Polyglot Programming

Polyglot Programming

How many programming languages do you know?

Most programmers know several languages. We, as web developers, work on a daily basis with Groovy, SQL, Bash Scripting, HTML, CSS, JavaScript…

Learning different languages allows us to solve problems with the most appropriate language and to explore new paths of thinking about computational problems.

Neal Ford coined the term polyglot programming, to refer about this topic.

I think it’s important in this day and age of polyglot programming to understand a variety of different languages, as they are the design tools we use to craft software. Just like regular engineers must understand the physical properties of different materials, we should understand the capabilities, strengths, and weaknesses of different languages. And when to apply them.

Neal Ford

Polyglot JVM and Polyglot Grails

Java has long been known simply as a programming language. Today, when thinking in Java we refer also a robust and mature development platform. Currently, the Java Virtual Machine (JVM) supports over 200 different programming languages.

These days we have been exploring different languages on the JVM: Java, Groovy, Scala, Clojure, JRuby… and how to incorporate them into a Grails project. We shared our experiences with others developers at Spring I/O 2012 and Codemotion 2012.

Hope you enjoy the slides.

Create your own Groovy type conversion

Type conversion the standard way

Type conversion or casting is a programming language method for changing an object’s data type into another.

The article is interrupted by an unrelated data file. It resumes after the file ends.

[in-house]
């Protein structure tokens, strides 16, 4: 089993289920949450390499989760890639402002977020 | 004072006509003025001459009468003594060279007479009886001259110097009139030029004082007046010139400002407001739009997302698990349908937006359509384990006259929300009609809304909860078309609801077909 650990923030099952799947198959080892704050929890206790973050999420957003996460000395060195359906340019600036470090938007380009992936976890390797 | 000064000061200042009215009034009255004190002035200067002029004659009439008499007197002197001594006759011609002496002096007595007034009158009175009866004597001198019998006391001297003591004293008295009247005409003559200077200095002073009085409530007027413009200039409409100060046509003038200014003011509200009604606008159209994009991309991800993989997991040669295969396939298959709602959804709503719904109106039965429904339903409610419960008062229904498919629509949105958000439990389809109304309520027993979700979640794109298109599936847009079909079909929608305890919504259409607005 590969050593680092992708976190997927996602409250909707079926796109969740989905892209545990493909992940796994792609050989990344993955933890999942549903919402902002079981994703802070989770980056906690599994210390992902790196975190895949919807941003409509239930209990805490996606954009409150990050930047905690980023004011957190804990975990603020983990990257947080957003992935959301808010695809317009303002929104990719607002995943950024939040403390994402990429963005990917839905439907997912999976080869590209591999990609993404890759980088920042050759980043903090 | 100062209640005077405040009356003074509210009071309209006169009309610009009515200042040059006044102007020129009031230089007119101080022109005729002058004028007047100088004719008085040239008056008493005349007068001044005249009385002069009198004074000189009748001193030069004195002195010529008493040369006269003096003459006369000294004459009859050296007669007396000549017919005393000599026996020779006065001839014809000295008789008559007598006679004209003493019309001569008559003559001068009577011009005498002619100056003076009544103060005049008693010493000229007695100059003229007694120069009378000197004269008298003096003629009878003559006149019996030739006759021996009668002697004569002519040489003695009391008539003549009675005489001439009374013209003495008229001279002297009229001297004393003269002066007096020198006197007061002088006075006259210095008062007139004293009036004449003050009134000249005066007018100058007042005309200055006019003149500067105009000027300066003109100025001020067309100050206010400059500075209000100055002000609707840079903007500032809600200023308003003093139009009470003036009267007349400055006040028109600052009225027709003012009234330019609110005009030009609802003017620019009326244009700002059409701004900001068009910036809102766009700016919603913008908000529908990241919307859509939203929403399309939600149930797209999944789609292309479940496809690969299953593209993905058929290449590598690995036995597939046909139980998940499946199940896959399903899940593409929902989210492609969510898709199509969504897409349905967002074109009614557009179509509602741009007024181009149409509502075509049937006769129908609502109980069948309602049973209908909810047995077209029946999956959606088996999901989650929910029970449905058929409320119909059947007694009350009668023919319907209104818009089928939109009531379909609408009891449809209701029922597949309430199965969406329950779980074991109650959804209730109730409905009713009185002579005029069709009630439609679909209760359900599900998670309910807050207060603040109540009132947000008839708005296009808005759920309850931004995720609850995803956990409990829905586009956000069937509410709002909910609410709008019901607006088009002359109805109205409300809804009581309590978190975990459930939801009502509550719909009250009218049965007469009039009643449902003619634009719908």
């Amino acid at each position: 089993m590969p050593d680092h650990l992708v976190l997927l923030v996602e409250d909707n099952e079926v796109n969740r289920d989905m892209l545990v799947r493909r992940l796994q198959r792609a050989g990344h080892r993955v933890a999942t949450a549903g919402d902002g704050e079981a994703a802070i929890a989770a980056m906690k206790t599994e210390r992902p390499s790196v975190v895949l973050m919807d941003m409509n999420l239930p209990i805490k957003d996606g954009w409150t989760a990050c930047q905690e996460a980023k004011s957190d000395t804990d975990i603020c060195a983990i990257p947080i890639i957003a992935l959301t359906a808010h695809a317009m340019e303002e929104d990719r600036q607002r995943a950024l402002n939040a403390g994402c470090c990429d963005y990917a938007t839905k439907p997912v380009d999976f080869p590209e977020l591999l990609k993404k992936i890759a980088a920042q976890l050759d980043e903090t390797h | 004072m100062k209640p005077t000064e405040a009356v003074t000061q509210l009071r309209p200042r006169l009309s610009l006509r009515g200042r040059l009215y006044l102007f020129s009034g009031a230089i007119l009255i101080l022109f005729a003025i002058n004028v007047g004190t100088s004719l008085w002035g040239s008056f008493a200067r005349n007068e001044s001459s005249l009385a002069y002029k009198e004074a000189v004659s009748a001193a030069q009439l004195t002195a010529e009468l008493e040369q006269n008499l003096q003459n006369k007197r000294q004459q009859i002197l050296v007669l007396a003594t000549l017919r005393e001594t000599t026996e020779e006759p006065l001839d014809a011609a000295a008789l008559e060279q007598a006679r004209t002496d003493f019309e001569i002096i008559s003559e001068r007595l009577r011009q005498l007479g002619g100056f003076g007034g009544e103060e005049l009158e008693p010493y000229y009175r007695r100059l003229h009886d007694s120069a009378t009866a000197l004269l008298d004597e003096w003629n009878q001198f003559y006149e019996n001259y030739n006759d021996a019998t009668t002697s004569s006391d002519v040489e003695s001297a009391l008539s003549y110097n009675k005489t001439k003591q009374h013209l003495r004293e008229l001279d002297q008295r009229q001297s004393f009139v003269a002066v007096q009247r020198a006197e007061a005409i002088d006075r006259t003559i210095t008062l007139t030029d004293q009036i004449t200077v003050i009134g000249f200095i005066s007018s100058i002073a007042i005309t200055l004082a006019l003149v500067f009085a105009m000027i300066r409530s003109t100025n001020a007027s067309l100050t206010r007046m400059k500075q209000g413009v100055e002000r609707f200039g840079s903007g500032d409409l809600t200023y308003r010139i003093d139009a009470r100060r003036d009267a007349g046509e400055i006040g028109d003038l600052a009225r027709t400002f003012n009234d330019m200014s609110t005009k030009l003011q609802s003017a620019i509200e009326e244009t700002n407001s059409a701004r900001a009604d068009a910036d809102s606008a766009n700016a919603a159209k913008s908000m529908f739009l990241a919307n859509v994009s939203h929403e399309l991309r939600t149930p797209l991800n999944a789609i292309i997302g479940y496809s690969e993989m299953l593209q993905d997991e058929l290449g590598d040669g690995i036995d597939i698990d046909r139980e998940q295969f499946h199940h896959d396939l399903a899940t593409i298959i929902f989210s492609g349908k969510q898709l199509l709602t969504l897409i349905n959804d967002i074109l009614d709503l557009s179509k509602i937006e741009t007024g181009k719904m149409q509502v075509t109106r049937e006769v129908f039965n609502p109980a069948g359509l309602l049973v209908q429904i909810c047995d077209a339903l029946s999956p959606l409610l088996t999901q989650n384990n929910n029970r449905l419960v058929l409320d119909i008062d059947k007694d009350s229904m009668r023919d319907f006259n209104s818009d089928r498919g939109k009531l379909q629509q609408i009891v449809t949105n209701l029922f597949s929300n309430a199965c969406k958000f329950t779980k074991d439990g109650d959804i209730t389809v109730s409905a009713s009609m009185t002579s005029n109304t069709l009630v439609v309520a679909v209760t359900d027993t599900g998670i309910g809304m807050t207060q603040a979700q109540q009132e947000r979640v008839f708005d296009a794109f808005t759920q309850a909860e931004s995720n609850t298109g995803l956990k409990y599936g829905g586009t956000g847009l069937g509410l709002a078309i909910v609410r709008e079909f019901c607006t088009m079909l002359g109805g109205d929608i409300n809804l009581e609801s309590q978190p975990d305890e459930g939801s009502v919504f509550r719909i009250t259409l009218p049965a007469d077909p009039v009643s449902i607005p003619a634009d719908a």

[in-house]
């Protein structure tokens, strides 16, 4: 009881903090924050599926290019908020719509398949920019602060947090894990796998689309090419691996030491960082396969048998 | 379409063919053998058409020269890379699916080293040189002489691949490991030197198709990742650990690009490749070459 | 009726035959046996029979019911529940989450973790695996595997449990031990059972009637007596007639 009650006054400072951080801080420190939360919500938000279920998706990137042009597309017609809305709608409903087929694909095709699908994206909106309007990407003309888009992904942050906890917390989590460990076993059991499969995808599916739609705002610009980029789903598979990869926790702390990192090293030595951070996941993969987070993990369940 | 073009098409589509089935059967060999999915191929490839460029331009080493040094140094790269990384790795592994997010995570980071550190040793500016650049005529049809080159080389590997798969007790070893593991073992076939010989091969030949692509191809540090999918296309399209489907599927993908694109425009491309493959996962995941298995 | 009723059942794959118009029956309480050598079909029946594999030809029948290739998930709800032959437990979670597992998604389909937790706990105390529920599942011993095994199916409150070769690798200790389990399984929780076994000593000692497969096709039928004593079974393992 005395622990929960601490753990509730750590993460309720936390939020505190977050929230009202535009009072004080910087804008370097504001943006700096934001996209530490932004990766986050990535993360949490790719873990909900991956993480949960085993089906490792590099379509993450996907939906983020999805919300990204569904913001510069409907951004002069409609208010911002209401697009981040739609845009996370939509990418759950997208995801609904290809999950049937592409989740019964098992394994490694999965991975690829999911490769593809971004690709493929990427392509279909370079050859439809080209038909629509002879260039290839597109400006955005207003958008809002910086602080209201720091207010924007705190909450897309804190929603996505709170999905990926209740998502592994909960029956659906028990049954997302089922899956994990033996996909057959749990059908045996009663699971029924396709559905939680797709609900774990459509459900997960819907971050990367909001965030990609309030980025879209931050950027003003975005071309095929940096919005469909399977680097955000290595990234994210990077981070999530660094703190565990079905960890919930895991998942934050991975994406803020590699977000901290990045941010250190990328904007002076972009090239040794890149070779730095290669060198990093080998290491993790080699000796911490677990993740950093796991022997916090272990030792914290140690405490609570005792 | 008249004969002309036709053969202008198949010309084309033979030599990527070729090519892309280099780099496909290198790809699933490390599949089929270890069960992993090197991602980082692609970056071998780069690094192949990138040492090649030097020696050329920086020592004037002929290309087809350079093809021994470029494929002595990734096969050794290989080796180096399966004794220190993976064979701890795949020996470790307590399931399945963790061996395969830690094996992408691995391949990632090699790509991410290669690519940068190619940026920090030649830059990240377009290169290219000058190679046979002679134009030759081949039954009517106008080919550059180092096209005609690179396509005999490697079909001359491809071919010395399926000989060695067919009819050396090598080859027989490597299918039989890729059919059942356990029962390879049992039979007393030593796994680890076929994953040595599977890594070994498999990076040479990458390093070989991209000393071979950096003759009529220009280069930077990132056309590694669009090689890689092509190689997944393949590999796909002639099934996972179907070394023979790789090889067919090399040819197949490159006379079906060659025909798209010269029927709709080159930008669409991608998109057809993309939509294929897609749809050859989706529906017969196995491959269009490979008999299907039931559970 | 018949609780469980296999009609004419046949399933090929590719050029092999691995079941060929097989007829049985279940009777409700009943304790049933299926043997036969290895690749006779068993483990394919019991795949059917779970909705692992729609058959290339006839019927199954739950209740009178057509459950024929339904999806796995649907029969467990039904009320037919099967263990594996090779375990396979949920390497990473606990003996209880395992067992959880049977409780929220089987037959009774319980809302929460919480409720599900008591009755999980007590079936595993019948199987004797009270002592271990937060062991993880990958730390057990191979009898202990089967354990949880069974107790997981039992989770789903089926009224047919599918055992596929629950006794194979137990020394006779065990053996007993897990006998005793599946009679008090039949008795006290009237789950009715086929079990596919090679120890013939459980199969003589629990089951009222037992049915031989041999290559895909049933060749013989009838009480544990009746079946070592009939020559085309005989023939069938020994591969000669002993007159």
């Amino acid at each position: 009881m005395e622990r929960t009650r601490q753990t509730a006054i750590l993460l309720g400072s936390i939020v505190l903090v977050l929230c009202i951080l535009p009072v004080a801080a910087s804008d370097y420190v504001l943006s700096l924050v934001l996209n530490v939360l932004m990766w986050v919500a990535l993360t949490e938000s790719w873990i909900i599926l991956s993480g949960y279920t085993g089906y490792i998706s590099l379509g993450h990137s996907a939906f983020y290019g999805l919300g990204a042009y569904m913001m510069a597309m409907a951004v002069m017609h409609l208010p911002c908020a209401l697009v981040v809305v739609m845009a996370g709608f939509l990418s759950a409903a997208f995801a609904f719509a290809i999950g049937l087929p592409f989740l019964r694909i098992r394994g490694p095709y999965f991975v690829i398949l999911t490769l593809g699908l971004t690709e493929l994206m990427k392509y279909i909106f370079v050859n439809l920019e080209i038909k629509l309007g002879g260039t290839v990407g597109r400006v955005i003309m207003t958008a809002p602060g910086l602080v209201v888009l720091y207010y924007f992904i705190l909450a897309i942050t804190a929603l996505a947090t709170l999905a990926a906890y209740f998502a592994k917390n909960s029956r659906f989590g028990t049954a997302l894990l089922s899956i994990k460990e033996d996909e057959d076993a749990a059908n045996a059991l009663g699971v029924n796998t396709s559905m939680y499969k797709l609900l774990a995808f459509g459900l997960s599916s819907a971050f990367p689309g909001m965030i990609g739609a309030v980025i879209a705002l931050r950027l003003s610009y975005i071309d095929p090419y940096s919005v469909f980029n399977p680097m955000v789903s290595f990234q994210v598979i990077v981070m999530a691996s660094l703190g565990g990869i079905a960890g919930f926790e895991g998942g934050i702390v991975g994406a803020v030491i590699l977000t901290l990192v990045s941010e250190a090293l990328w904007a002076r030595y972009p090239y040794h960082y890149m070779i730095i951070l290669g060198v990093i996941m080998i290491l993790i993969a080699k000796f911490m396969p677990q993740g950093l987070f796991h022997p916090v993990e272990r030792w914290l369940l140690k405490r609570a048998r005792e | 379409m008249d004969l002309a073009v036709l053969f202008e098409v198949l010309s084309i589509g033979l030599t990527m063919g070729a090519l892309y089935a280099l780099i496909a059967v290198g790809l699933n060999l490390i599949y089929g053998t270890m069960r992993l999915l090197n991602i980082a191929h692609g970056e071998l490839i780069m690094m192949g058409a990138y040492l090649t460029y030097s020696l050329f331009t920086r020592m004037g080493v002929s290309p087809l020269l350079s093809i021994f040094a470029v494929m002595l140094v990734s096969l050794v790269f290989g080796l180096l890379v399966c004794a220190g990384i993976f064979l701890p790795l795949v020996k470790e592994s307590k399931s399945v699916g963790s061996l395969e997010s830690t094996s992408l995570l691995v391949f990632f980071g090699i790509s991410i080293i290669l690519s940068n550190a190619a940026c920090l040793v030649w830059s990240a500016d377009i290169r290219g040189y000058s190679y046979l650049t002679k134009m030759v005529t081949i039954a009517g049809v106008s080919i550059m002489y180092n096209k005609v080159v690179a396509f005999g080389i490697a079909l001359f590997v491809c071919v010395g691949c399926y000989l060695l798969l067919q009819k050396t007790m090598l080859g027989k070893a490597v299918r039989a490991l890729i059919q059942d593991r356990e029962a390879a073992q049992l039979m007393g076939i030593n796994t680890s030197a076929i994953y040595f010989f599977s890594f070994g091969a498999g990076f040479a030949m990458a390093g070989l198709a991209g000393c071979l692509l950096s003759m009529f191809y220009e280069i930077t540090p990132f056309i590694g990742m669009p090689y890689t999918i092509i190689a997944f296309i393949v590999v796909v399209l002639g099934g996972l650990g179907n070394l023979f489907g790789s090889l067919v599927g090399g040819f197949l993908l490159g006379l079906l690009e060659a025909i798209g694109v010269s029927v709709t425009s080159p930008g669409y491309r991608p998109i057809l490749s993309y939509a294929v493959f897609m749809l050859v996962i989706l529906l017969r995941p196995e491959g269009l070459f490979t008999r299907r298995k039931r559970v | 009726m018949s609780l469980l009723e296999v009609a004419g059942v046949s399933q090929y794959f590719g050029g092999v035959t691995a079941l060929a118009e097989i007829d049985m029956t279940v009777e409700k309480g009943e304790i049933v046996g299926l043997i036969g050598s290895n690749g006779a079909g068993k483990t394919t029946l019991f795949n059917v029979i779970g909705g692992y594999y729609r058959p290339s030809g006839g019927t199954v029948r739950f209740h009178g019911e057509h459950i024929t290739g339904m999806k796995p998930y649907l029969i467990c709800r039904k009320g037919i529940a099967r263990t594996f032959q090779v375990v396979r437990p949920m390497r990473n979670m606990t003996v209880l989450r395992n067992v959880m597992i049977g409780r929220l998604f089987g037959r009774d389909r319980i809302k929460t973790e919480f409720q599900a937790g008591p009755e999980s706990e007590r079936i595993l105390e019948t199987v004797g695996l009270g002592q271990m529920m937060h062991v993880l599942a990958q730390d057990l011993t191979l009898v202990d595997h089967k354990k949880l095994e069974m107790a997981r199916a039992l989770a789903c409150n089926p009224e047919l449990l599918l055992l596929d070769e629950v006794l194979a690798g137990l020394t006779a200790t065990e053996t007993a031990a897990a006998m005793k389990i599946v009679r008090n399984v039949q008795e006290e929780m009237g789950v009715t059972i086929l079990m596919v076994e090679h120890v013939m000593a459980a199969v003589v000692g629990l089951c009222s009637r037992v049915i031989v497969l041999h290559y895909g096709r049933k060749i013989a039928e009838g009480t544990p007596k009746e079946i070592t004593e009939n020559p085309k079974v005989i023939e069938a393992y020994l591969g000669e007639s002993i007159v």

I’m sure you are familiar with this code that converts a String to an Integer.

def number = (Integer)'1'
def number = '1'.toInteger()
def number = '1' as Integer

If I want to convert the type of my own objects, I need to create a method to achieve this goal. I copy object properties to another object in a generic way; if a property exists on target object, I copy it from the source object.

class User {
    String name
    String city
    Integer age

    def toAdminUser() {
        def adminUser = new AdminUser()
        copyProperties(this, adminUser)
        return adminUser
    }

    def copyProperties(source, target) {
        source.properties.each { key, value ->
            if (target.hasProperty(key) && !(key in ['class', 'metaClass'])) {
                target[key] = value
            }
        }
    }
}

class AdminUser {
    String name
    String city
    Integer age
}

Now I can do something like this:

adminUser = user.toAdminUser() 

Type conversion the fancy way

Great, but I want to use this fancy way to coerce one type to another:

adminUser = user as AdminUser 

Simple, Groovy supports operator overloading and creating your own type conversion is really easy: we can override the asType() method.

class User {
    String name
    String city
    Integer age

    Object asType(Class clazz) {
        if (clazz == AdminUser) {
            def adminUser = new AdminUser()
            copyProperties(this, adminUser)
            return adminUser
        }
        else {
            super.asType(clazz)
        }
    }

    def copyProperties(source, target) {
        source.properties.each { key, value ->
            if (target.hasProperty(key) && !(key in ['class', 'metaClass'])) {
                target[key] = value
            }
        }
    }
}